There’s a saying about variety being the spice of life. Today, the Eels moved from their usual morning field session to the late afternoon and there was plenty of footy to watch.
Why the change?
The Eels under 20s squad were sharing the field and ran their attacking plays against the NRL boys. Given that the young blokes train in the afternoon as most are busy during the day in work or education, this combined session could only take place at Jersey Flegg training.
Two squads in attendance meant there were plenty of people watching proceedings. Tepai, who was doing a bit of running with the rehab group (nothing to be concerned about there), called out his encouragement to the 20s as they filed past – “Give it to ’em boys!”
For the record, Kasey Badger was in control of the hit out. With the entire session confined to the 20 metre zone, the Eels obviously didn’t provide the kilometres that she was looking for. Consequently, she spent about 20 minutes running after the opposed work concluded. Like the rest of the referee ranks, she lacks nothing in fitness.
Both the NRL and Flegg teams did an outstanding job in the play the ball, and I can’t recall a penalty being blown.
Here’s an overview of what transpired:
Both teams went through separate warm ups and stretches. The NRL boys added fatigue to their preparation with a game of full field, two hand touch.
This game also involved the defender sprinting off the field, and around a marker before re-joining the defence line. It’s non-stop play with nowhere to hide.
The Flegg team then lined up in the 20m zone with strike pads, allowing the NRL team to work through their attacking shapes for about 10 minutes. This would be the last time that the top grade blokes would see the ball for the next 40 minutes or so. It was time for relentless defence.
In an opposed session similar to last year, the 20s were given what must have been at least 40 sets of 6 from close range as the NRL team were asked to turn away everything thrown at them.
Although it wasn’t match level intensity, some of the hits would have left a mark. I’d be surprised if Dylan Brown doesn’t wake up in the morning with a reminder of a Matagi shot across his chest. A fine hello from one Kiwi to another!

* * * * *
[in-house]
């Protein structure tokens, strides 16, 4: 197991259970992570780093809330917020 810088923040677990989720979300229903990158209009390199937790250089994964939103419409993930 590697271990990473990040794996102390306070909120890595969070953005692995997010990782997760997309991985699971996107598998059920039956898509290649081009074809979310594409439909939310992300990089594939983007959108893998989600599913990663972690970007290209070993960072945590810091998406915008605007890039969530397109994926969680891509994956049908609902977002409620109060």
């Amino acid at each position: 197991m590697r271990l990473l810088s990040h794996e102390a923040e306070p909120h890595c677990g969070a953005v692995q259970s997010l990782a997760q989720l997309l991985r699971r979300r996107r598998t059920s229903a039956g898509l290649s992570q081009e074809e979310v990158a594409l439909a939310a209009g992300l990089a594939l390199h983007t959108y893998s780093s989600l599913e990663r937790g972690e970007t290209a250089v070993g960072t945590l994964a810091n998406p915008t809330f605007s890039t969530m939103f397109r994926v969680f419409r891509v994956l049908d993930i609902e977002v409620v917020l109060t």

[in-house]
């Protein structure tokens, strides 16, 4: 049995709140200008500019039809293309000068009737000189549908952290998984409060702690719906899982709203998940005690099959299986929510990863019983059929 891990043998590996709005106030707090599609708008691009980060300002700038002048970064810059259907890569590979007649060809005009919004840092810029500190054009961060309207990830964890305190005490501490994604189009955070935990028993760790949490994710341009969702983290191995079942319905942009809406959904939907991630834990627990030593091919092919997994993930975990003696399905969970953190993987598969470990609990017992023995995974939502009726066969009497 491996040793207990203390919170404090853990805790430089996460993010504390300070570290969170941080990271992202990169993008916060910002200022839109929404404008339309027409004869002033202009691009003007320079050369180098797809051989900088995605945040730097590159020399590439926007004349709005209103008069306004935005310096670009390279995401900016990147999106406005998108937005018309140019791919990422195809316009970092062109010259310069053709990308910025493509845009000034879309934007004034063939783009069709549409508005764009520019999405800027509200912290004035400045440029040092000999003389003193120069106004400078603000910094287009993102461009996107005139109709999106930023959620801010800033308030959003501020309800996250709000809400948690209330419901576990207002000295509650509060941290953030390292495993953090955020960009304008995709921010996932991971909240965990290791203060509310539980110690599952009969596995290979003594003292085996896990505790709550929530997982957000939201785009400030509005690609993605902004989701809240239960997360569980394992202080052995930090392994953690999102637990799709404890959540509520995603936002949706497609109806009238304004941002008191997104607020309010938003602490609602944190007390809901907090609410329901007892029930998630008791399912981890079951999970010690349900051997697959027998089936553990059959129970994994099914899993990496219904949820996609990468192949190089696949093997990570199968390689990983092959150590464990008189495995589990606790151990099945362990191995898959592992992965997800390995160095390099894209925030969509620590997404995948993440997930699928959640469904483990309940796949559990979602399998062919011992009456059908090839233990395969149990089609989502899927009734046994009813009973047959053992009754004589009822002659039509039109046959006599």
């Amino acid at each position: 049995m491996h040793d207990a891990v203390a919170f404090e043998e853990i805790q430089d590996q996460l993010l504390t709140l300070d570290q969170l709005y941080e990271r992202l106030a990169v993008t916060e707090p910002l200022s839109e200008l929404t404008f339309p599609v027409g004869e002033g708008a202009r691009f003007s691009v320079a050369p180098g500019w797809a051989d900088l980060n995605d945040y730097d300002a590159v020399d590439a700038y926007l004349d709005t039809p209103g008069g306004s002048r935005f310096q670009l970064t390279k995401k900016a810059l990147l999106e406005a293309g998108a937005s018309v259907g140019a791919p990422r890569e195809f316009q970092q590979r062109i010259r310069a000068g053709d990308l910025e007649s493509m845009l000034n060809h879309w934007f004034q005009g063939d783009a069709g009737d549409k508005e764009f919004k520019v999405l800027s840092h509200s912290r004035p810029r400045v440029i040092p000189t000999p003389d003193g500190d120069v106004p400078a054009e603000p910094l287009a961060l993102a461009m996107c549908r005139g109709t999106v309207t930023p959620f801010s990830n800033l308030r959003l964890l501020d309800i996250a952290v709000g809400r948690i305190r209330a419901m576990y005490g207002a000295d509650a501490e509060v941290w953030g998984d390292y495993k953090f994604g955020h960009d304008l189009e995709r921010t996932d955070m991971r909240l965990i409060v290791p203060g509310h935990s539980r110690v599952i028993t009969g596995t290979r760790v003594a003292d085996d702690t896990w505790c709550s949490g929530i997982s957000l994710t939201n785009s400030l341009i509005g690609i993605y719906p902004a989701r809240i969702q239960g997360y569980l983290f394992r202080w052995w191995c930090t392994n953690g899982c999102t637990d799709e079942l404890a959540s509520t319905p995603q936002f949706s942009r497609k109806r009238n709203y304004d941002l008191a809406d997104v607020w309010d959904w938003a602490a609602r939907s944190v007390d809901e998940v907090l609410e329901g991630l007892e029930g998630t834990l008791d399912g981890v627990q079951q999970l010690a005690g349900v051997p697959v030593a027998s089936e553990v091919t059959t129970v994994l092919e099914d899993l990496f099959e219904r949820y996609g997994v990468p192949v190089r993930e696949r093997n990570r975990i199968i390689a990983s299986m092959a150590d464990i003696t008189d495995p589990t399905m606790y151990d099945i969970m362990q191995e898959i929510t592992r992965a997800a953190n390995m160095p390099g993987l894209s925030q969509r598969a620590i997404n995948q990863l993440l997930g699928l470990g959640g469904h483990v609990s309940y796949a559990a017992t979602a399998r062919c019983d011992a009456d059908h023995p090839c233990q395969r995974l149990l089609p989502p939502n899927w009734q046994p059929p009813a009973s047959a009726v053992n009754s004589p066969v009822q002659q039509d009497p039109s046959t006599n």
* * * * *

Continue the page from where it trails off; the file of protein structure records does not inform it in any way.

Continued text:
The defensive structures and behaviours – communicating, getting off the line, numbering up etc were being tested against an unfamiliar attack. When the first grade squad splits into two groups for their usual opposed work, everyone is accustomed to each other. Although the Flegg team are at a lower skill and experience level compared to NRL players, many of the top squad would be unaware of the likes of Taipari, Brown, Afualo or Tupou. It asks different questions of the defence when the opposition is unknown.
* Kenny Edwards – he was outstanding. He’s an astute defender, with a good read of the play. Even when he was interchanged off, he was still barking instructions and encouragement for the team.
* Will Smith – deceptively strong, he got himself under a much bigger opponent who seemed certain to score and actually lifted him up and pushed him back.
* Tim Mannah – outstanding defence in the middle, including some powerful one on one tackles.
* Mitch Moses – clever in his communication. Organises the surrounding defenders well. Seems to also read the entire line.
* Line Speed – even after 30 minutes of constant defending, the team kept getting off their line.
* Talk – loud and specific. Following calls, players adjusted quickly when returning to the line. When breaks were taken, players that worked together (eg left side, right side) would break away and quickly review their movements.
After conceding an early try, and sensing the steam emanating from BA, the Eels defence became a near impenetrable wall.
The 20s were missing a couple of gun players, but Taipari and Brown ensured that questions were asked. “Smokin Joe” has an incredible left foot step which caught some of the NRL forwards off guard throughout the session and Brown was constantly switching the point of the attack.
Tui Afualo required the attention of multiple defenders on every run, and Michael Tupou and Sean Keppie provided the grunt through the middle.
New Flegg coach, Dean Feeney, would have noted the handling errors – undoubtedly the pressure exerted by NRL defenders and the accompanying frustration were factors in some untidy periods.
Overall, there was plenty of energy and effort on effort in the defence. Given the conditioning that the squad has undertaken with Lachlan Wilmot, I was expecting nothing less.
There was obviously plenty for BA to take out of this. He spent a bit of time talking individually to certain players and he seemed to be keeping notes throughout the session.
Not long now people!
Footnote: Jarryd Hayne was engaged in additional running as the team worked through their extras. The media likes to use the same image of Haynesy (taken on his first day of pre-season) in many of their columns about his fitness. The current photo would look much different.